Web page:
Just another pair of feet
Another pair of ears
To grasp Polish, Czech or German being spoken;
Holding the bus papers and
Feeling a chill this October
As autumn deepens in this free Krakow
We go to see where Levi, Wiesel* questioned God, being
Where the many were butchered and the few watched
And hung, seared and burnt
Not aliens but us, not them, us.
Born September 30, 1928, Eliezer Wiesel led a life representative of many Jewish children. Growing up in a small village in Romania, his world revolved around family, religious study, community and God. Yet his family, community and his innocent faith were destroyed upon the deportation of his village in 1944. Arguably the most powerful and renowned passage in Holocaust literature, his first book, Night, records the inclusive experience of the Jews:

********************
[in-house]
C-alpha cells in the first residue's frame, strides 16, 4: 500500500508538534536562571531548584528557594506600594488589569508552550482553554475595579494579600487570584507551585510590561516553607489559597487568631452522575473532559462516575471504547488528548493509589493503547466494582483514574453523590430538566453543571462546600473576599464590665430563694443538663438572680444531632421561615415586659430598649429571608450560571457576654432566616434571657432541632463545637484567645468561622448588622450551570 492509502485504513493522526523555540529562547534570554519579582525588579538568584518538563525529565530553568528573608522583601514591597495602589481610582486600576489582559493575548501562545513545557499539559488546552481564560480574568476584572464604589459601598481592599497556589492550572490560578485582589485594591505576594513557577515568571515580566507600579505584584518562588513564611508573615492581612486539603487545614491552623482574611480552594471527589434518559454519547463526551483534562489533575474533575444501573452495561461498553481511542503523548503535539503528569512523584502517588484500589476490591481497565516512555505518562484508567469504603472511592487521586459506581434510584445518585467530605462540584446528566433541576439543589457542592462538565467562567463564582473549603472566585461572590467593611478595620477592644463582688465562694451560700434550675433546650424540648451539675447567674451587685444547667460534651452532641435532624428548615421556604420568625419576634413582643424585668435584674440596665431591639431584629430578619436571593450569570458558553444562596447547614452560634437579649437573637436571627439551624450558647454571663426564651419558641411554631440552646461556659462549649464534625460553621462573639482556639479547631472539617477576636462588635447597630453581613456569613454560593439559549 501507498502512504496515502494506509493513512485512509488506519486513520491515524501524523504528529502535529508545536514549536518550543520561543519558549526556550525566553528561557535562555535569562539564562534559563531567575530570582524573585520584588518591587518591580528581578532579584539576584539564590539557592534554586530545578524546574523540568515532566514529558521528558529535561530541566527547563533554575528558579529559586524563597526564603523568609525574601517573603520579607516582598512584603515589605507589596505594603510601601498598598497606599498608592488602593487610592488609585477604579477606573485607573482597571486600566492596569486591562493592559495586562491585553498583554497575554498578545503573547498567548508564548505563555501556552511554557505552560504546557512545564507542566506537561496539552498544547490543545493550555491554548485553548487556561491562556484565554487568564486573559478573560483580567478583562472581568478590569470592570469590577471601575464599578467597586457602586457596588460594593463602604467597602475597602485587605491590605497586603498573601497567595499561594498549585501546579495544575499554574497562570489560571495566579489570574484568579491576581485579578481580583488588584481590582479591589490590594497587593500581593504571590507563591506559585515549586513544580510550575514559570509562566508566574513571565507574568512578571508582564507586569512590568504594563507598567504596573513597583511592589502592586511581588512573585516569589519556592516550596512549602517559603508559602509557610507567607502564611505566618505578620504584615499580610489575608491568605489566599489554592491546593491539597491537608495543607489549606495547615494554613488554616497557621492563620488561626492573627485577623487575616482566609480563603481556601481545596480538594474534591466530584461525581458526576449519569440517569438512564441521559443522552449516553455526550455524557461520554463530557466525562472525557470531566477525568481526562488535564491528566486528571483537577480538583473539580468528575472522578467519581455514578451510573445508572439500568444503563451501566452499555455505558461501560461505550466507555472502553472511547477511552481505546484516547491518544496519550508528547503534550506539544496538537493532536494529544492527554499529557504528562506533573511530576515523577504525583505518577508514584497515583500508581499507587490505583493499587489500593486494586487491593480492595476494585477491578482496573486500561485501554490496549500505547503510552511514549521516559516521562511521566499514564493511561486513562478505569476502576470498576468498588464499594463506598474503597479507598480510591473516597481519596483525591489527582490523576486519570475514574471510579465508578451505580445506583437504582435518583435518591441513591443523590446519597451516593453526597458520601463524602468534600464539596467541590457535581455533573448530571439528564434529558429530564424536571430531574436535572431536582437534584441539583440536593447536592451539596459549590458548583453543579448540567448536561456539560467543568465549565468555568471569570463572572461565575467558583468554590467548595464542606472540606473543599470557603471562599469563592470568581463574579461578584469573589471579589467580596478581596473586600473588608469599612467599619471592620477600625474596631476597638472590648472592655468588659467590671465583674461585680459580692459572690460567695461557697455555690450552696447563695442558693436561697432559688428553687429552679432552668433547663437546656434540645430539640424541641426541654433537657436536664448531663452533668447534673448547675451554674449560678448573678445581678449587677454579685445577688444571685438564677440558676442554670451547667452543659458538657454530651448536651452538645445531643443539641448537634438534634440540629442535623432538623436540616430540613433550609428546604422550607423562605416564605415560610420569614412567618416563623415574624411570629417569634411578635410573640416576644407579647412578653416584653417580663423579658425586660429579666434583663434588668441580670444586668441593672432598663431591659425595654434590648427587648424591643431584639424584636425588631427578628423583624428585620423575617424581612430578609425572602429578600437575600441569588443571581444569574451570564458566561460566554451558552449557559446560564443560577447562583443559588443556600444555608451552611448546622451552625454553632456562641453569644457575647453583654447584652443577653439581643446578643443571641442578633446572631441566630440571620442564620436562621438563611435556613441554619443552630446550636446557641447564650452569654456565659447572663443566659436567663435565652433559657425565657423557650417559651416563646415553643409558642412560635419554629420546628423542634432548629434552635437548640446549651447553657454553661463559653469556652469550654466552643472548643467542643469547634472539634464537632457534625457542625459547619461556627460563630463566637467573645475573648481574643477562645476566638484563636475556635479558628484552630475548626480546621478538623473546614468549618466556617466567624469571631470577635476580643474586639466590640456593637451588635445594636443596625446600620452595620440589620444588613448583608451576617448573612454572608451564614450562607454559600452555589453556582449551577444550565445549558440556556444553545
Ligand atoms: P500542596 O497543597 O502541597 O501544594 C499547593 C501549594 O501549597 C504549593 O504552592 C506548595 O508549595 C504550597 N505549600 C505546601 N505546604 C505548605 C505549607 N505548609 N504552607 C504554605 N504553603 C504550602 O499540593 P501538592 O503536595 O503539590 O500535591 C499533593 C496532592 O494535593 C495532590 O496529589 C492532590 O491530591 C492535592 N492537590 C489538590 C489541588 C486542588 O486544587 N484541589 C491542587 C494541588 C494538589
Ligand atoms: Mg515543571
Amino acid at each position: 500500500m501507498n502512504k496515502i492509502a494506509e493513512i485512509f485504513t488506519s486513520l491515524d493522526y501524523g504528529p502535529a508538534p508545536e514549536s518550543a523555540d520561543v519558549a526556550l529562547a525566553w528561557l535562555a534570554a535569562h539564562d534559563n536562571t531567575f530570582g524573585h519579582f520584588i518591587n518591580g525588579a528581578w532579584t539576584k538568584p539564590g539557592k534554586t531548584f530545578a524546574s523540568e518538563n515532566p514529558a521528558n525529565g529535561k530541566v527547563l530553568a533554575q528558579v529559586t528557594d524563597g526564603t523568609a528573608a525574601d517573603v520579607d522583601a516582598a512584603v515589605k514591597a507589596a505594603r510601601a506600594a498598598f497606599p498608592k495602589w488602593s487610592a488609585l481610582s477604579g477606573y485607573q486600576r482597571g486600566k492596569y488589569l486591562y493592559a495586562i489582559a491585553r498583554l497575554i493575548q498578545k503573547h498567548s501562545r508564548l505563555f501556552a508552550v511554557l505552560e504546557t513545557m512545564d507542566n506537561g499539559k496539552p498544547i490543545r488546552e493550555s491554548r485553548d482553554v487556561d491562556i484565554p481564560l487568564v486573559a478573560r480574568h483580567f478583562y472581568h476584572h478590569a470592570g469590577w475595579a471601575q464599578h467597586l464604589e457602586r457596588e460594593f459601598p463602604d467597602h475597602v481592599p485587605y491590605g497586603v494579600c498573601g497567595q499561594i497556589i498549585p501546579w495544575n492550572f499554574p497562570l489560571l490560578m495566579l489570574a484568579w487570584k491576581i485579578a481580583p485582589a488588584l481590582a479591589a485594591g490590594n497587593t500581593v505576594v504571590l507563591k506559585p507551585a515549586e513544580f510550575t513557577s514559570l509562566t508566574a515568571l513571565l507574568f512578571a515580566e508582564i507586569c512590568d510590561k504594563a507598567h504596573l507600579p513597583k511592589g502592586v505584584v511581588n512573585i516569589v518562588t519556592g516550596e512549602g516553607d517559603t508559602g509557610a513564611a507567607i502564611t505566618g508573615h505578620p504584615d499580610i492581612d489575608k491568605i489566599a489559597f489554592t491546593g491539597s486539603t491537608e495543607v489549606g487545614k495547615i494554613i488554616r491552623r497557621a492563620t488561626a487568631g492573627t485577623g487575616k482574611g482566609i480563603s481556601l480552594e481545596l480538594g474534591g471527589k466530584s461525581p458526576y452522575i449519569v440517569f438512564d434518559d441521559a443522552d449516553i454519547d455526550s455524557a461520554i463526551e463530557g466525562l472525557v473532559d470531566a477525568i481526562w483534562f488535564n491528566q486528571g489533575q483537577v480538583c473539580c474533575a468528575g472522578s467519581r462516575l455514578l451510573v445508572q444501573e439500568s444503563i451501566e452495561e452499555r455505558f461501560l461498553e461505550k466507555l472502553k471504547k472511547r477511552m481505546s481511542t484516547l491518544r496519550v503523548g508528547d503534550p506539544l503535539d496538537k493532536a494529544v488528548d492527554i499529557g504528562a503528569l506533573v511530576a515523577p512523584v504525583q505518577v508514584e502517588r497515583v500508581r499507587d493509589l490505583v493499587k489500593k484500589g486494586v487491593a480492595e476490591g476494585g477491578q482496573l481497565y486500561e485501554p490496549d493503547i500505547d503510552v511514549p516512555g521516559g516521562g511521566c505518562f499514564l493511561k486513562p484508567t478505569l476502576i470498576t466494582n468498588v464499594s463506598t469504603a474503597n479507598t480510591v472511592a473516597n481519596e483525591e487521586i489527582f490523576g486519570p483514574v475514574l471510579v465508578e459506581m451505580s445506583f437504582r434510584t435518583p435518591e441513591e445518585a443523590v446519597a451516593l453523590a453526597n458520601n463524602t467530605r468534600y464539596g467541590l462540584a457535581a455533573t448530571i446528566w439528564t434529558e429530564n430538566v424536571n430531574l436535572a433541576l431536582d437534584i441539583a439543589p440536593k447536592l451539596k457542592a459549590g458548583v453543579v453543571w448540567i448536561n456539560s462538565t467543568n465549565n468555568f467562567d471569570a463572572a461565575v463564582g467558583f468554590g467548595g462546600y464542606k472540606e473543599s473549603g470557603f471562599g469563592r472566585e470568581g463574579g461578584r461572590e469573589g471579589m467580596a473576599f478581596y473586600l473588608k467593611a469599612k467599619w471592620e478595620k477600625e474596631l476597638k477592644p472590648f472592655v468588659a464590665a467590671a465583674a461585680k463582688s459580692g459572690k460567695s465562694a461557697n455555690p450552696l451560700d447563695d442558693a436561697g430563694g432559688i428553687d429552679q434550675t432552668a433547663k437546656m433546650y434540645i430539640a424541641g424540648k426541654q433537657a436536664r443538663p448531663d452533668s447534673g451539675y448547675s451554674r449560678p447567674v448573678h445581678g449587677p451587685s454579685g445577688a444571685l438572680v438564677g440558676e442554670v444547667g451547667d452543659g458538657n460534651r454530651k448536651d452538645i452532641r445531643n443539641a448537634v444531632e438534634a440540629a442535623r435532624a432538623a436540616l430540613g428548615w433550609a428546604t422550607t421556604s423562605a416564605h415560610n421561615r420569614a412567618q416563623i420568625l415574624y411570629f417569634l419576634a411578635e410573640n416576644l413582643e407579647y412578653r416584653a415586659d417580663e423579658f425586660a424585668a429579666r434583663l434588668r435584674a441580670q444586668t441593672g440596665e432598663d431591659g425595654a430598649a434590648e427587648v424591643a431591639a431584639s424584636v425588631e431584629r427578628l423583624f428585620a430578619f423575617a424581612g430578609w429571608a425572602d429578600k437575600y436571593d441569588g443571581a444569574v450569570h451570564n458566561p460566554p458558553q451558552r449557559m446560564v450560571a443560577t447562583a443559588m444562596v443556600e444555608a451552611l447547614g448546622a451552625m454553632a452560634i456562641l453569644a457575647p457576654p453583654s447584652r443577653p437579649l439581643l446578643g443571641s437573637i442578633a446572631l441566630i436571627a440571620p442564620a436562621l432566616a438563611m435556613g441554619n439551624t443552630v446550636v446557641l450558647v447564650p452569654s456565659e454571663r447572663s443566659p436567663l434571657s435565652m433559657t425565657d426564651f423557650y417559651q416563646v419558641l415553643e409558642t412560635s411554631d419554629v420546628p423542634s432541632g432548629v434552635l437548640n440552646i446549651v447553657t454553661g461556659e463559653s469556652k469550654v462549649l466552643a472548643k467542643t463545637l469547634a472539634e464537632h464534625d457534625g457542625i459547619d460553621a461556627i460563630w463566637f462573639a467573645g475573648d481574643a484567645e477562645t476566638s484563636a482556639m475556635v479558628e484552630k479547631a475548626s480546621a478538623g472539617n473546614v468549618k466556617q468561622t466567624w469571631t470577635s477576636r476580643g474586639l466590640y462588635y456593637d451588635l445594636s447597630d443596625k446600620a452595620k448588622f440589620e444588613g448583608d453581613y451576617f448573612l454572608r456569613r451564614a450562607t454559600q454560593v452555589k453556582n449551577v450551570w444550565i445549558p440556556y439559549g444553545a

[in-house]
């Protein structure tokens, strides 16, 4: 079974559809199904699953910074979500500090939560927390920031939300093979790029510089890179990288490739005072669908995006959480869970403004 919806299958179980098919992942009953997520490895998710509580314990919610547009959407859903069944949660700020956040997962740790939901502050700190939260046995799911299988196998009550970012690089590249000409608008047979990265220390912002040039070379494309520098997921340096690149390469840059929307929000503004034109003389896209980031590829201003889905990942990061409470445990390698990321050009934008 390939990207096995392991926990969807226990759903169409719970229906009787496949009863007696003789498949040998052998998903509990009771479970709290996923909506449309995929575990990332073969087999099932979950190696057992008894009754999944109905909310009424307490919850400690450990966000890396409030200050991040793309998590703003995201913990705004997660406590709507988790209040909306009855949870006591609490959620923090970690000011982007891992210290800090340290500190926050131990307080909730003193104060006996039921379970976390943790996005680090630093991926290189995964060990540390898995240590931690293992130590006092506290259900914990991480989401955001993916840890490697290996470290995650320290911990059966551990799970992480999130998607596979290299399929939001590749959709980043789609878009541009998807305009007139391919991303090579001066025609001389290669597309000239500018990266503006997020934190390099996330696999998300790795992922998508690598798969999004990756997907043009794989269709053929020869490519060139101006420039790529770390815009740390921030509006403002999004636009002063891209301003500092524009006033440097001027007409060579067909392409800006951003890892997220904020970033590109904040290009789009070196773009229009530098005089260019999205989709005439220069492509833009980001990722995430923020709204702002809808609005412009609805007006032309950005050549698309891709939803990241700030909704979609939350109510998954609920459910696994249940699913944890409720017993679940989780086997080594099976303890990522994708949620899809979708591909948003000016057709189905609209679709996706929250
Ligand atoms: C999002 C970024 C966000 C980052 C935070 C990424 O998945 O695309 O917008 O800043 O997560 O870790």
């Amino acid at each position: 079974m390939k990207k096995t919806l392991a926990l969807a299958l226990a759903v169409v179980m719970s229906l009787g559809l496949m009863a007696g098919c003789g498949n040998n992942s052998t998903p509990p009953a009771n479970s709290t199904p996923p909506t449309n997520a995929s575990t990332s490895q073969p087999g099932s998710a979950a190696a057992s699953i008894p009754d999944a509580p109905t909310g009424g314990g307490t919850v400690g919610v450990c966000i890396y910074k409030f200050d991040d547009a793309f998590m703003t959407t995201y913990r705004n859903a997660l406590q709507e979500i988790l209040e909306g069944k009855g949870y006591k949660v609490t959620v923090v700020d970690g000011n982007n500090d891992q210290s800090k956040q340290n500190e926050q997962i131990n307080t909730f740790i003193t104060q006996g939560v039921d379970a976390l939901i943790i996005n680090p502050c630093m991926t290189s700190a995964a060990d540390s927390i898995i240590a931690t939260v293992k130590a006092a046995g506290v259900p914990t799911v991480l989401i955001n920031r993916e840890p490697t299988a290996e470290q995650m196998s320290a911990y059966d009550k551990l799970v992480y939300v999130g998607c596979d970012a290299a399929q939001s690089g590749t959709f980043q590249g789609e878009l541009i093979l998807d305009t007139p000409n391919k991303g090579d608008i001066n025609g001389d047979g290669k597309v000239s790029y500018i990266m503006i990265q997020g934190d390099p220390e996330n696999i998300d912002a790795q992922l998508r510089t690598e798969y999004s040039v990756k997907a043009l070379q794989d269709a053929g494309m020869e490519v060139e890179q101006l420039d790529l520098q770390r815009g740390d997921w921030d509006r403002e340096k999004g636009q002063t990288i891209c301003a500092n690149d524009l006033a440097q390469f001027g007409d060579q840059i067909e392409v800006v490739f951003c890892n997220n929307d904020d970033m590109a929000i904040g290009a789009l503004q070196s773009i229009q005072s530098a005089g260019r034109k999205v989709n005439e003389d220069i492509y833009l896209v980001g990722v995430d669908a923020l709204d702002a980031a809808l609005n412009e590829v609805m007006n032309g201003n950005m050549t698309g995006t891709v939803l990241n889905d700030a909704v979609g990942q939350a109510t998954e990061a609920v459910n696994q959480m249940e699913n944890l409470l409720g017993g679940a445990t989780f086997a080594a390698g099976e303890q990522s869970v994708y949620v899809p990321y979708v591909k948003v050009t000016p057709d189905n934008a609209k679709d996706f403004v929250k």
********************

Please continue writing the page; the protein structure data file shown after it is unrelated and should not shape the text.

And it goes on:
Never shall I forget that night, the first night in camp, which has turned my life into one long night, seven times cursed and seven times sealed. Never shall I forget that smoke. Never shall I forget the little faces of the children, whose bodies I saw turned into wreaths of smoke beneath a silent blue sky.
Never shall I forget those flames which consumed my faith forever.
Never shall I forget that nocturnal silence which deprived me, for all eternity, of the desire to live. Never shall I forget those moments which murdered my God and my soul and turned my dreams to dust. Never shall I forget these things, even if I am condemned to live as long as God Himself. Never.
Continue reading “Waiting for the Auschwitz Bus”